"...laws against shooting on or near roadways..." Especially across, includes the 'right of way' up here. No CCW here, of course and a cop would want to know why you have a firearm.
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Old November 28, 2019, 05:18 PM   #15
popshooting445
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Quote:
Originally Posted by zxcvbob View Post
No you're not. But nobody is going to advise you to do something illegal and maybe unsafe. You'll have to decide that for yourself.
That personal decision is what i am talking about,
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Old November 28, 2019, 07:56 PM   #16
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laws and ethics will test you

In a purely ethical world, it would be alright. However, as we all know, there are too many liars, cheaters and stealers in our world. I hunt to kill, not to hurt. So when I have been involved, I have dispatched animals, under questionable circumstances. It really bothers me to see them suffer. ……

There are rare times when laws and ethics are in conflict ……

Be Safe !!!
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Old November 28, 2019, 08:43 PM   #17
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Back in the 80's, my eldest sister had a buck bounce oof the right front fender /door of her minivan.
Call police for a report and the deer was spotted in the field about 50 - 76 yda, the LEO ask what she wanted, so she said I'll call my brother, he hunts. She was given verbal permission to make the call. Got out there and we drove to the site and I searched the area and concluded taht the hit was minor and the deer left.
Where I now live, a car-struck deer will"out-out-of misery" after a LEO show ans allow it.
Check with the county sherriff and State DNR for proper procedures.
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Old November 28, 2019, 09:25 PM   #18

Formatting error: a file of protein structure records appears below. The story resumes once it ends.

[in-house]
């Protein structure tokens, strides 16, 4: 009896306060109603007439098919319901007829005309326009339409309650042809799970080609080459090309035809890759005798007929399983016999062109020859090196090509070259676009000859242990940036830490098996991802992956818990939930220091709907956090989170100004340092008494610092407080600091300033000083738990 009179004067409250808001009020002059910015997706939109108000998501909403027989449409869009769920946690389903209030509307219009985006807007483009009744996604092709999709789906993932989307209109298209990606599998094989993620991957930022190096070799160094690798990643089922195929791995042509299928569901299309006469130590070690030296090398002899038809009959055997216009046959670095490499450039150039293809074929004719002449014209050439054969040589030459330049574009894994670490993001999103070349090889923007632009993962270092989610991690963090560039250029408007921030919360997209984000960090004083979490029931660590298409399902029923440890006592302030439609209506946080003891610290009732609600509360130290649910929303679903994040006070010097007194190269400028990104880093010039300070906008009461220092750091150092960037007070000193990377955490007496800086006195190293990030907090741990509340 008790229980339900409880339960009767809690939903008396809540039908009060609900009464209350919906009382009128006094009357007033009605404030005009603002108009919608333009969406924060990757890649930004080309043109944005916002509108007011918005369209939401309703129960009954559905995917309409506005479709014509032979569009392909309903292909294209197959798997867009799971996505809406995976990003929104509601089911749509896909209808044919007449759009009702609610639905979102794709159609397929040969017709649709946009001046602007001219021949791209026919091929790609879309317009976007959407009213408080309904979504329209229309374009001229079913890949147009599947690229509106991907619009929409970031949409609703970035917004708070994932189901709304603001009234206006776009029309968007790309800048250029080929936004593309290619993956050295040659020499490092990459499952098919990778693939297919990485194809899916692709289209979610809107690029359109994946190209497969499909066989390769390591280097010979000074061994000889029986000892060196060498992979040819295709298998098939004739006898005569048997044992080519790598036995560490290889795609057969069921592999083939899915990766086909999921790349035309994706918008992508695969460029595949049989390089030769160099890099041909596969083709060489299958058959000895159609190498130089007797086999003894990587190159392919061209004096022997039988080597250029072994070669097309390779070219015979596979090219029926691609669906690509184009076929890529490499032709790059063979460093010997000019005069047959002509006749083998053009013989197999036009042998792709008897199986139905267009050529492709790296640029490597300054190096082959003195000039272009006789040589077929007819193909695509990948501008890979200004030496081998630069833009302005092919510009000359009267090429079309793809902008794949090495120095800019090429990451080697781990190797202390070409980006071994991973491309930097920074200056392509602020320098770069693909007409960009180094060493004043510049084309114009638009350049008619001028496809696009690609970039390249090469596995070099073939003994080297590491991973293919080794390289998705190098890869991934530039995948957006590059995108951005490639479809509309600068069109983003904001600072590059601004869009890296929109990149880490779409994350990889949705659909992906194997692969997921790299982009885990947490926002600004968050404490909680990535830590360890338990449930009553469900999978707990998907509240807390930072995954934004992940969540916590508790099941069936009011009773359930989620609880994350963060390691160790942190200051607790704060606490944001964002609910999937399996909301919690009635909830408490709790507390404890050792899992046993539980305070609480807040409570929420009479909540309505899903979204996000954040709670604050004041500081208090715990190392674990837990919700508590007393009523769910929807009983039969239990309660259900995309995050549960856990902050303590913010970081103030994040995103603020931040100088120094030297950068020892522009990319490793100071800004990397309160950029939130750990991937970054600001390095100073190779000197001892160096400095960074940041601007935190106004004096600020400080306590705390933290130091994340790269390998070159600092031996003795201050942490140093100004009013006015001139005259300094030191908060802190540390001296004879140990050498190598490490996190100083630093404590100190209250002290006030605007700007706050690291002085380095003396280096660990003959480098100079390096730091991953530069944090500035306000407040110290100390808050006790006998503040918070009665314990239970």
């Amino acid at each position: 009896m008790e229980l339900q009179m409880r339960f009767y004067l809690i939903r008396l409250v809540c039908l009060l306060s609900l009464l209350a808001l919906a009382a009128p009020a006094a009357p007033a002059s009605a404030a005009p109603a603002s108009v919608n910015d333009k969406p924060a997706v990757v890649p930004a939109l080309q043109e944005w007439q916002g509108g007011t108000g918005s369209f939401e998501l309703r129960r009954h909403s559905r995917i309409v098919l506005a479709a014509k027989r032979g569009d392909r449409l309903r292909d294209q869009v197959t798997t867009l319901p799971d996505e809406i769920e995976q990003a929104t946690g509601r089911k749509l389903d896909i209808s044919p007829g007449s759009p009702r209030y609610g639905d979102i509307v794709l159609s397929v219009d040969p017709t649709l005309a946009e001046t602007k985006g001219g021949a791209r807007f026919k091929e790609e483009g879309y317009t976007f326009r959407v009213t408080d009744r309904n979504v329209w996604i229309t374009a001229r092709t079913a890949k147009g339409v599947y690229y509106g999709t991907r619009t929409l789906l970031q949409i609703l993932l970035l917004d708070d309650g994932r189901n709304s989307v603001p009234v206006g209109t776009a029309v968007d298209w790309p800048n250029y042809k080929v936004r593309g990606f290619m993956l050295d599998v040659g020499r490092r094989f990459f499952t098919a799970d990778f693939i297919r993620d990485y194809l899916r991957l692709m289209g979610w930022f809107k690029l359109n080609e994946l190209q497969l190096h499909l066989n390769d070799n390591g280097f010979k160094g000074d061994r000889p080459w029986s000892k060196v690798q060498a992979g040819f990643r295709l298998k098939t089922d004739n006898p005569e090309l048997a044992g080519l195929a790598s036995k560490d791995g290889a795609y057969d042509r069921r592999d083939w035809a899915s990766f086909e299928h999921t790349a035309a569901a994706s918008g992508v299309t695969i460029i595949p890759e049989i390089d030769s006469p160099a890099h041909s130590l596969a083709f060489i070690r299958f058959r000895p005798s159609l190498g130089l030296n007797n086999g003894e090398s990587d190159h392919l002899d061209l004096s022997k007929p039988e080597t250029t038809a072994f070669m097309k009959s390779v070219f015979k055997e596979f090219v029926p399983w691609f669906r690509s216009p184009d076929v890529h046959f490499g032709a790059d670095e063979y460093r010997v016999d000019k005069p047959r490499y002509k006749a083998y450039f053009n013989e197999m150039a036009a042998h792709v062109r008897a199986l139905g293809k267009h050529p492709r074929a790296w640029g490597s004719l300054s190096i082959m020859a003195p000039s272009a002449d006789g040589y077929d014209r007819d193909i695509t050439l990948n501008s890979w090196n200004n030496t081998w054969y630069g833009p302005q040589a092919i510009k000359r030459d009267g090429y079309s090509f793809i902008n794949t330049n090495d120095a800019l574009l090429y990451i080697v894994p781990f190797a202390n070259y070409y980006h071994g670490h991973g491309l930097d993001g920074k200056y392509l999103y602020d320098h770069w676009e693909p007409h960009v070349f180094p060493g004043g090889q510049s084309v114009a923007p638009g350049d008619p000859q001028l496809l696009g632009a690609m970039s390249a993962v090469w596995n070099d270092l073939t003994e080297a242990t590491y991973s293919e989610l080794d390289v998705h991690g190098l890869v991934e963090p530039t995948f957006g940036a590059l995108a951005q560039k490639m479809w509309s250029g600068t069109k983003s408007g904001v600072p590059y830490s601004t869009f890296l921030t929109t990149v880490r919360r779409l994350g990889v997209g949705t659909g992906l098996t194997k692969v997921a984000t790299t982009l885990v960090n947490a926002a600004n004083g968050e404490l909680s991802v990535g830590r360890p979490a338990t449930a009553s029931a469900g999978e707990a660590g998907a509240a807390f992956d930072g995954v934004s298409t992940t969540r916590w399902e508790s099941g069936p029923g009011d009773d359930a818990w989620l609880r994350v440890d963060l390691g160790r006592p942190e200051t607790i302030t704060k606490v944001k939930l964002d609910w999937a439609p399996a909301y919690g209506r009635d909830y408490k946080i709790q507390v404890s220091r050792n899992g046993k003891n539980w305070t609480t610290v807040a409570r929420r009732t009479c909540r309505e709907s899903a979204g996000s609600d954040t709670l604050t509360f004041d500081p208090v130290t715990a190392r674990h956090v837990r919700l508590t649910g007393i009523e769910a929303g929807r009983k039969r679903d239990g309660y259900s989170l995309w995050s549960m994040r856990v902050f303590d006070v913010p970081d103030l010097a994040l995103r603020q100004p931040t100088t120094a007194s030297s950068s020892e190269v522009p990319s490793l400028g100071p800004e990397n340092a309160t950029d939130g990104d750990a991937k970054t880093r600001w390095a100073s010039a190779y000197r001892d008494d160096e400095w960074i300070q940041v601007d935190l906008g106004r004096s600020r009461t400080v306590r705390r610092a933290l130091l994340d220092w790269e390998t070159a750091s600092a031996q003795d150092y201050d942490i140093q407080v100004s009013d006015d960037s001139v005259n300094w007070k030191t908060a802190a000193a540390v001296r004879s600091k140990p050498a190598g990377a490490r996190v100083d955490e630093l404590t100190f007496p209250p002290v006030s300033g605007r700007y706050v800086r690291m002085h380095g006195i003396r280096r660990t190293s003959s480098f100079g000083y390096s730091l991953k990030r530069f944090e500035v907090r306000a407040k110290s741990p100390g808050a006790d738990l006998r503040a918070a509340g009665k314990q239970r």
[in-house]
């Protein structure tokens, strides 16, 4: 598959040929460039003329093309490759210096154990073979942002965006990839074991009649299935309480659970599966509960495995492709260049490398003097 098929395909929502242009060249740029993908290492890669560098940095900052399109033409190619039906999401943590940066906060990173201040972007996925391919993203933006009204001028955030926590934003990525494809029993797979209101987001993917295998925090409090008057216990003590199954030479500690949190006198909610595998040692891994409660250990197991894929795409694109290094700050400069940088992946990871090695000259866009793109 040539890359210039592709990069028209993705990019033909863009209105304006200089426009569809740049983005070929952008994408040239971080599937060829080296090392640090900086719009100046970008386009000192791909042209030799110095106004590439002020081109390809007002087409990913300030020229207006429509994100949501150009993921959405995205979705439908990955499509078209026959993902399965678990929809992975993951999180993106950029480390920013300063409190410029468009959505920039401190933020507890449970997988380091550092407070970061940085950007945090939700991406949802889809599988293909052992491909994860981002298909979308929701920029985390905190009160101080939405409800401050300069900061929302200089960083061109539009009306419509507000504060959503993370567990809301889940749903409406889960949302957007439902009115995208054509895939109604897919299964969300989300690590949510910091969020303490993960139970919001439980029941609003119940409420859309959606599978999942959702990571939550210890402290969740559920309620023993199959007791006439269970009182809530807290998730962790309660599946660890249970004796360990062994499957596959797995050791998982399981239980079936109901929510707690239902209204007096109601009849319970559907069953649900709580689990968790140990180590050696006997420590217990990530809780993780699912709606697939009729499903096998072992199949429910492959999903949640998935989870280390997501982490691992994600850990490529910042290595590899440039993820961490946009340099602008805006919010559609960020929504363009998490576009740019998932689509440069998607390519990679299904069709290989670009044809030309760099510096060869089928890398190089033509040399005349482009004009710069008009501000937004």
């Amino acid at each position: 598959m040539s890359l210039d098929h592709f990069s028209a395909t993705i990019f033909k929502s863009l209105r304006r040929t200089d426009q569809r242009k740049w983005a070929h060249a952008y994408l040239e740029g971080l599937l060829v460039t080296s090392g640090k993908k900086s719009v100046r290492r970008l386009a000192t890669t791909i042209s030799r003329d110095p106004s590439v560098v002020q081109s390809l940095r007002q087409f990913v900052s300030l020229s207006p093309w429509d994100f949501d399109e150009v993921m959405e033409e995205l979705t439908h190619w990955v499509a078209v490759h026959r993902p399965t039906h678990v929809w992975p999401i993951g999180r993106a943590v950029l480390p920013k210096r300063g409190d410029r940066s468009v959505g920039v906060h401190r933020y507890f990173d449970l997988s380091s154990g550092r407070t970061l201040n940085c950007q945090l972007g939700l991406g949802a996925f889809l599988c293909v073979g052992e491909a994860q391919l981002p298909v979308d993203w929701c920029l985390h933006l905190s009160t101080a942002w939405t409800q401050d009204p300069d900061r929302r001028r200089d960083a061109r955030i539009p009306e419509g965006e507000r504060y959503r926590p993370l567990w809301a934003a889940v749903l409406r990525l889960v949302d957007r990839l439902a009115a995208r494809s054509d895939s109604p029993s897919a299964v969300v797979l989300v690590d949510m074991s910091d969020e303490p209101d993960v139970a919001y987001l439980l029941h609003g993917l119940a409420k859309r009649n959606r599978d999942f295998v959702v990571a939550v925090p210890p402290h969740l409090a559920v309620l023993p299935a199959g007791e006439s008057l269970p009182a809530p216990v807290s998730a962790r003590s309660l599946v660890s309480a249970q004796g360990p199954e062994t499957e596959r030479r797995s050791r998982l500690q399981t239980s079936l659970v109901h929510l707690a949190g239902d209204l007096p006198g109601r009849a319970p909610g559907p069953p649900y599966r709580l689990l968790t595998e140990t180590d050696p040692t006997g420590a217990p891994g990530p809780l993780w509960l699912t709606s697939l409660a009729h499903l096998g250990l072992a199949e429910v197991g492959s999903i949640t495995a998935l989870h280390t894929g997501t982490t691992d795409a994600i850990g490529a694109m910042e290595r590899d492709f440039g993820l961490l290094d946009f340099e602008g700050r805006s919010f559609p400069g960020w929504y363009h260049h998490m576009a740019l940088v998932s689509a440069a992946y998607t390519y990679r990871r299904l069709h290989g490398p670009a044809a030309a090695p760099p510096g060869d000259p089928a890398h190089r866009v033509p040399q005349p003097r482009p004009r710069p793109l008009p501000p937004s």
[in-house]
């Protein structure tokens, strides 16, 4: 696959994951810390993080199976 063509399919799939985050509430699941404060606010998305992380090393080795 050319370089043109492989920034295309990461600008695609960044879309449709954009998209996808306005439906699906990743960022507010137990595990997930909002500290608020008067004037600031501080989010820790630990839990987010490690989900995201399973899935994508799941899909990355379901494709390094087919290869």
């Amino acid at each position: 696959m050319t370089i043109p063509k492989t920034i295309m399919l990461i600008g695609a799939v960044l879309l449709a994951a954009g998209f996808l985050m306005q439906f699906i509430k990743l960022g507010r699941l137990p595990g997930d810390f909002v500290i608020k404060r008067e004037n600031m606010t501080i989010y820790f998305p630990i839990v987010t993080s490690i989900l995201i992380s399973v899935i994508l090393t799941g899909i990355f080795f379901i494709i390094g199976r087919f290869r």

Steve in PA
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In PA, only law enforcement, game and fish wardens and veterinarians can put down an animal.

That being said, as a LEO here in PA, I would not chastise a person for putting down an injured animal as long as it was done safely. Out in the boonies, no problem. In a more urban setting, I would hope the police would get there ASAP.
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Old November 28, 2019, 11:58 PM   #19
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Unless you have a tag to burn and can get it into a legal area to do so this is one of those areas where you ask permission first. Unlike buying a new firearm. Especially if you want to claim the deer because most places have to grant a salvage tag.

Also keep in mind if you do have a tag to burn lassoing a deer and dragging it to a safe legal area to shoot it won't look good for passers by.
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Old November 29, 2019, 10:22 AM   #20
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Years ago, I was hunting back home in Louisiana. Just back from the woods, it was late morning. My parents lived about 300 yards from a major north-south Highway. I was outside and heard brakes squeal and then a thump. Some woman had hit a deer. As I watched through my binocs, she got out, looked at the dead deer, got back in the car and left. Shortly after that, another car stopped, three rather shady looking individuals got out and attempted to put the ‘dead’ deer in the trunk. The deer was not dead, and resisted strongly. They got a tire tool and began to beat the deer, and the deer got more alive rather than less. Well, heck. I grabbed my 357, put it into a lower packet of my old USMC Utilities, hopped on my ATV and went out to the guys and semi-dead deer. The guys were shady looking, so I stood back from them a bit. I asked if I could help, and one of the guys said “Yep, use that gun in your pocket and shoot the deer”. An observant young man. So I pulled the pistol, asked them to stand back, and I put it out of its misery. They threw it in the trunk and were out of sight in 15 seconds.